The Three-Body Problem

up:: Books


Review / Reflection

I intentionally set out to read a book translated from Chinese to experience fiction written in a different cultural context. My hopes were more than fulfilled! The plot, the characters, the language was different than what I was used to and it was a privilege to dive into it.

The whole book resolves around what is essentially a physics problem. That was a really interesting approach. It also goes into existential, religious questions (Man’s three basic questions) of worldview: Is humanity good or bad? Can it be redeemed and how? Should it be redeemed? This makes it ripe to engage with, loosely using the framework of How to engage with any cultural text.

One character invents an ideology that becomes an antagonistic force throughout the book:

“Pan-Species Communism. It’s an ideology I invented. Or maybe you can call it a faith. Its core belief is that all species on Earth are created equal.”

Given the current cultural climate, there are people who would actually subscribe to this narrrative. Not that humans are set-apart Image bearers with special authority and responsibility. But that all species are the same. This book takes this idea to its natural conclusion: Humanity is a scourge that needs to be reformed, no matter the cost:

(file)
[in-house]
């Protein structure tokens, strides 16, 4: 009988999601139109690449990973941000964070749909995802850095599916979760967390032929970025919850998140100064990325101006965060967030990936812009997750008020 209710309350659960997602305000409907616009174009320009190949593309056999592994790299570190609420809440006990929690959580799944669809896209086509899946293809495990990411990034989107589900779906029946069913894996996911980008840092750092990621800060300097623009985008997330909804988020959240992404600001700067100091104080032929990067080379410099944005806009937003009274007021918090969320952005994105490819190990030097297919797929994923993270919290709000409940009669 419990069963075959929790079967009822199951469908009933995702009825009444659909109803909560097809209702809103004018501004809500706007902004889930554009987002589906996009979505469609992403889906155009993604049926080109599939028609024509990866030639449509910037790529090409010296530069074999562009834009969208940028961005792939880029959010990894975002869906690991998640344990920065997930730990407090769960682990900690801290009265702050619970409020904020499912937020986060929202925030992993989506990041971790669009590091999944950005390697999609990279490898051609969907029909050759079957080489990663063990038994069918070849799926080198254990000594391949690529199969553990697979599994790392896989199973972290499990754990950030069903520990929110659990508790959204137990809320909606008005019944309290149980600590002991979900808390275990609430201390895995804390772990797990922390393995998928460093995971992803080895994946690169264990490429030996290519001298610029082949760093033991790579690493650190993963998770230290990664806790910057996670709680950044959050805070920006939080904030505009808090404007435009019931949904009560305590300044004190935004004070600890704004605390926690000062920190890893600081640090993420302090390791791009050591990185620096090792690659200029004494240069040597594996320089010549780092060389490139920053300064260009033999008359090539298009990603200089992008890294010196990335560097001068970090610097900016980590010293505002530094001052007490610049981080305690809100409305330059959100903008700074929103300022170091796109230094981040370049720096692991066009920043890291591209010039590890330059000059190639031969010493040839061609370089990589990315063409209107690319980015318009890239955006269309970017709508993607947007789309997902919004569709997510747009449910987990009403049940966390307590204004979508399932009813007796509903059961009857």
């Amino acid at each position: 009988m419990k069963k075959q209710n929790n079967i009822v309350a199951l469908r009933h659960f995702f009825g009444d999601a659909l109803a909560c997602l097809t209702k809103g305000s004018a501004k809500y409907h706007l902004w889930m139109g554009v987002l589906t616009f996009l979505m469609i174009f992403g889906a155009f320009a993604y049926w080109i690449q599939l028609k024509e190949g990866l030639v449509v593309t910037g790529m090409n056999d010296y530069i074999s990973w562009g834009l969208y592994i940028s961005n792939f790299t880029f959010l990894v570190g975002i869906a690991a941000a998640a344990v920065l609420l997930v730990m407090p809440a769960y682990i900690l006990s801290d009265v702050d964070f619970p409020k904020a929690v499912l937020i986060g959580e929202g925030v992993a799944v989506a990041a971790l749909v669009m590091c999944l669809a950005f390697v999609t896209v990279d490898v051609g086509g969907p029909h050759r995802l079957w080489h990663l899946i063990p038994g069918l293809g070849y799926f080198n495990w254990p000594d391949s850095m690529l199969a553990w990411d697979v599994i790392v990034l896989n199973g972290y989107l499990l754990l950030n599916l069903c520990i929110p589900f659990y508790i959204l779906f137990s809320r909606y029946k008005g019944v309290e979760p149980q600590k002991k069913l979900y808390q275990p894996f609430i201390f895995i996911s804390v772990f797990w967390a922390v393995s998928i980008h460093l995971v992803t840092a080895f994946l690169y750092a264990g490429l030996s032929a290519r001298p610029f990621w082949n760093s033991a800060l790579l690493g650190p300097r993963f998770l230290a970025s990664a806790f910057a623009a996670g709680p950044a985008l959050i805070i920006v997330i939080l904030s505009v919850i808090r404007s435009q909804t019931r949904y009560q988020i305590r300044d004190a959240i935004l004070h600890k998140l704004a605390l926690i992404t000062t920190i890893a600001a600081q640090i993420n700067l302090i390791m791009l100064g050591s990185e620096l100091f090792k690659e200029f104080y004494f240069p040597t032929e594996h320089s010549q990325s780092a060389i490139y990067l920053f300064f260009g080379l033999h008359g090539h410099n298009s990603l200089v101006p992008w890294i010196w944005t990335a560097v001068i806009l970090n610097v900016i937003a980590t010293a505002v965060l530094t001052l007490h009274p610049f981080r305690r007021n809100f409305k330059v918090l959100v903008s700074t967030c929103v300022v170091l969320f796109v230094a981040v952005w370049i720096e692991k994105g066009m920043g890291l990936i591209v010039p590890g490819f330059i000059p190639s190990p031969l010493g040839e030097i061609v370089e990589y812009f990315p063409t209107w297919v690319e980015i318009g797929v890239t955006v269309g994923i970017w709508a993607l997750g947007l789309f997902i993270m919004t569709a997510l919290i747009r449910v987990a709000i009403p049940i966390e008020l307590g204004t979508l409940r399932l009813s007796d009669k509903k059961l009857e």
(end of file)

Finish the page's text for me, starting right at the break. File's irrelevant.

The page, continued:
“Our ideal is to invite Trisolaran civilization to reform human civilization, to curb human madness and evil, so that the Earth can once again become a harmonious, prosperous, sinless world.”

This ideology recognises human sin and wickedness but looks to an extraterrestrial force, rather than Christ, as judge and saviour. It mirrors the biblical story of the fall, that something went terribly wrong and that humanity is broken. The outlook however is pessimistic: There is no hope for redemption for humanity. Since “all species on Earth are created equal” and humanity inflicts the greatest harm it needs to be annihilated. Without Christ, there is no grace in judgement. Humans turn against one another.

I think this book speaks to our current situation: A greater awareness (amplified in part by Global warming) of the fact that We are called to care for creation gets twisted into ideologies that resemble the fictional “Pan-Species Communism”. When we divorce our task to care for creation from our identity as set-apart Image bearers (and the hope in Christ sovereign), we become desperate.

This book vividly shows that our desperation can turn antagonistic: It can lead us to see the solution not in faith and action in and through Christ but condemning humanity to annihilation.